She doesn’t know that even if you do divulge your status as mentally ill, that doesn’t mean that you can talk about it, casually, as if it’s just another illness. For example, when someone at work asks you how you’re doing, you can never just reply, oh, you know, sad and a little anxious. If you have to take the day off because you woke up to a panic attack and you feel as if the grim, grey sky might crush you if you move from your bed, you can’t tell your employer the real reason why you won’t be at work; instead, you have to fake a convincing cough or else invent disgusting details about a fictional stomach flu.
She doesn’t know that when people talk about mental health in their workplaces, they run the risk of getting fired. Oh, not fired specifically because of mental illness, because that’s illegal, but fired for one of any number of trumped up reasons that their employer might come up with. She doesn’t know that someone can be fired for taking too much time off for doctor’s appointments and therapy sessions, even if those things are necessary in order for them to function. She doesn’t know that someone can be fired while they’re on a leave of absence due to anxiety or depression just because they’ve posted pictures of themselves smiling on Facebook.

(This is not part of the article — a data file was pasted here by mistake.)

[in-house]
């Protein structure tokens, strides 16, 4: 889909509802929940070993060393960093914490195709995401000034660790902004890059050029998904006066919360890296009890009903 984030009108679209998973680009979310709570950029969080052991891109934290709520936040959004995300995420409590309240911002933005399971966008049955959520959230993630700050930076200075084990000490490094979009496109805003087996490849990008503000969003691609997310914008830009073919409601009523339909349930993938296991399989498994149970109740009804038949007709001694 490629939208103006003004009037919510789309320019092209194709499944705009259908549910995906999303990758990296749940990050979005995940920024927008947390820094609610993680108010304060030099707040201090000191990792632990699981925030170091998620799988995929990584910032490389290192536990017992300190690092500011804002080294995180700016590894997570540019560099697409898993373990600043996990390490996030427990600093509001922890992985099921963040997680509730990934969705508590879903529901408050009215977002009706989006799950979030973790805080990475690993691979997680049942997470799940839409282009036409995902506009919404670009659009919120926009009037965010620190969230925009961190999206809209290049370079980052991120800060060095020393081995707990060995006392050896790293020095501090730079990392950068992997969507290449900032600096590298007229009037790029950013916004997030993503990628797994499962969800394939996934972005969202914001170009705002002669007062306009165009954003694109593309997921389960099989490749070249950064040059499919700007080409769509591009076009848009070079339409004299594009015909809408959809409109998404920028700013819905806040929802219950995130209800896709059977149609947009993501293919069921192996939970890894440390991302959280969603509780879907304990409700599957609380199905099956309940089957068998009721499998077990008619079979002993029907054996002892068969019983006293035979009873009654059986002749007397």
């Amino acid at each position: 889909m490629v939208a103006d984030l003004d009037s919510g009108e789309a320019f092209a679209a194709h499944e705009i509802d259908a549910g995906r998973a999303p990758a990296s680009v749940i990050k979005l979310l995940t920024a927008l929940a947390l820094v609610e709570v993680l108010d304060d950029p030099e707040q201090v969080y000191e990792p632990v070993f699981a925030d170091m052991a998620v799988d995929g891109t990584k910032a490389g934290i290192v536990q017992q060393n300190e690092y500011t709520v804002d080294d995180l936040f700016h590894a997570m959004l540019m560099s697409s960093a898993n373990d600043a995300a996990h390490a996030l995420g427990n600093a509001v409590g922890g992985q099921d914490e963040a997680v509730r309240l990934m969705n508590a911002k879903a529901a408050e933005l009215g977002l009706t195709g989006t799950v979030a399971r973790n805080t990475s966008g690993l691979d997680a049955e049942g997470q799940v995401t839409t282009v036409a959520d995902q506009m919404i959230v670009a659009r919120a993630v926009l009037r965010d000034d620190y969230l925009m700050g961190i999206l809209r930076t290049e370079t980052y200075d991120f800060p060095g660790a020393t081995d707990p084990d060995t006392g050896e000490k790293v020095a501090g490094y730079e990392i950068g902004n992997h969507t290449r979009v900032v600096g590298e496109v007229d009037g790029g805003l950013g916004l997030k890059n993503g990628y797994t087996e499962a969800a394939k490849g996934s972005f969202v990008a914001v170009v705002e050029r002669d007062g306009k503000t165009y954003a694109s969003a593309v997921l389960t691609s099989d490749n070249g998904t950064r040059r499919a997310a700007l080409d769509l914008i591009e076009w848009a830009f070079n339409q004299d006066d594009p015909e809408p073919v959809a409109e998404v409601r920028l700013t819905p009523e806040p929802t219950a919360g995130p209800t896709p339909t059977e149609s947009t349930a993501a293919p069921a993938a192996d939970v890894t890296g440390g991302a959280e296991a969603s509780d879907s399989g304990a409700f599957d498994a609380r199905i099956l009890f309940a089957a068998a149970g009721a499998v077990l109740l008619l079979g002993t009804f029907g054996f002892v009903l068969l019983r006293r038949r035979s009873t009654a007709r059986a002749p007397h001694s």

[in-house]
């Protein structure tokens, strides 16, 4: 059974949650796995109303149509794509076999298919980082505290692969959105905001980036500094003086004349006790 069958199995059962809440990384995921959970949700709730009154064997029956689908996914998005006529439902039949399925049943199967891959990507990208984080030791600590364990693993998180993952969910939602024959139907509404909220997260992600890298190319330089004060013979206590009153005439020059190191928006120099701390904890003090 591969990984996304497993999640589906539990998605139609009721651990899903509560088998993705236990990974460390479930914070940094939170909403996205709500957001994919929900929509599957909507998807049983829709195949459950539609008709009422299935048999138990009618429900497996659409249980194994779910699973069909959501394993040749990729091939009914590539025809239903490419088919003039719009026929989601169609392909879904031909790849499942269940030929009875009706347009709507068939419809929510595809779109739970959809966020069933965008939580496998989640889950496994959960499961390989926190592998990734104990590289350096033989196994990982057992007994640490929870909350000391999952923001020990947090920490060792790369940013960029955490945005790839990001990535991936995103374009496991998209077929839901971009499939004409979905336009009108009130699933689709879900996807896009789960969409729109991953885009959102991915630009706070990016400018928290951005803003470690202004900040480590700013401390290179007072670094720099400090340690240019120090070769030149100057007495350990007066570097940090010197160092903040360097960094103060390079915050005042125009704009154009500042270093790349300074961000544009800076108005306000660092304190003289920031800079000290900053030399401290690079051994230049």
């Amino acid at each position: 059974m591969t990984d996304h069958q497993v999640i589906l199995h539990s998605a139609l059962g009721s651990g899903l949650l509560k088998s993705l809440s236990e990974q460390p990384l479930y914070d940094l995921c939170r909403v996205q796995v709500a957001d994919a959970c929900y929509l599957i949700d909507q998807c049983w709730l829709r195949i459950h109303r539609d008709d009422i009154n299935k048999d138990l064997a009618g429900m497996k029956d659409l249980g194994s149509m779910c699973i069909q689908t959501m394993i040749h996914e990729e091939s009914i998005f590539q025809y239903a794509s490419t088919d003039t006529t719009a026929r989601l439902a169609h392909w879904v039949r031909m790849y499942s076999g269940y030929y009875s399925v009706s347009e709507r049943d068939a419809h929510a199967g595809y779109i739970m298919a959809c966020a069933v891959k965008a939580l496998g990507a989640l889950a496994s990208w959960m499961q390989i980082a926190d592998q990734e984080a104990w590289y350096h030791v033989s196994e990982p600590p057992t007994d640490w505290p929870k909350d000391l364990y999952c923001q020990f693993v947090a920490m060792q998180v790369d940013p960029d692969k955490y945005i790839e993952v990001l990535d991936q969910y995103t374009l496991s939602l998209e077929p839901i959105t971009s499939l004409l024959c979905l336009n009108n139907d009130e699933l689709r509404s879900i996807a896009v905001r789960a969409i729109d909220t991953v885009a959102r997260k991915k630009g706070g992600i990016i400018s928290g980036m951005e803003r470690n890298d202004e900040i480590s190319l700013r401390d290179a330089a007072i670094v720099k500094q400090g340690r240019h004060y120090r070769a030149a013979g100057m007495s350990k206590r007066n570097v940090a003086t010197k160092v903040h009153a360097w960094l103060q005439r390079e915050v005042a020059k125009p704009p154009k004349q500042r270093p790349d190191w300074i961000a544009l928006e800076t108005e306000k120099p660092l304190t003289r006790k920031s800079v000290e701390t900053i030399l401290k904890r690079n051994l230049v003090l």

I wish I was making that last one up, but I’m not.
Most of all, what this audience member doesn’t know about is the stigma; stigma felt by everyone, your friends, your family, your doctor, and even you, yourself, the mental health advocate. She doesn’t know what it’s like to have to learn as much about your illness as you can because your doctor’s understanding of it is, at best, incomplete. She doesn’t know what it’s like to go to see a psychiatrist, one of the best in his field, and, after you’ve explained your history to him, none of which has been in any way violent, harmful, or neglectful towards others, have him ask if Children’s Aid has ever been involved with your family. She doesn’t understand that those of us who struggle with mental health issues grew up in the same world as everyone else, and we absorbed all the same toxic messages about mental illness that everyone else did. She doesn’t know about how we internalize that stigma, how we have to fight against our own shame, guilt, fear and doubt in order to love ourselves or even just take ourselves seriously.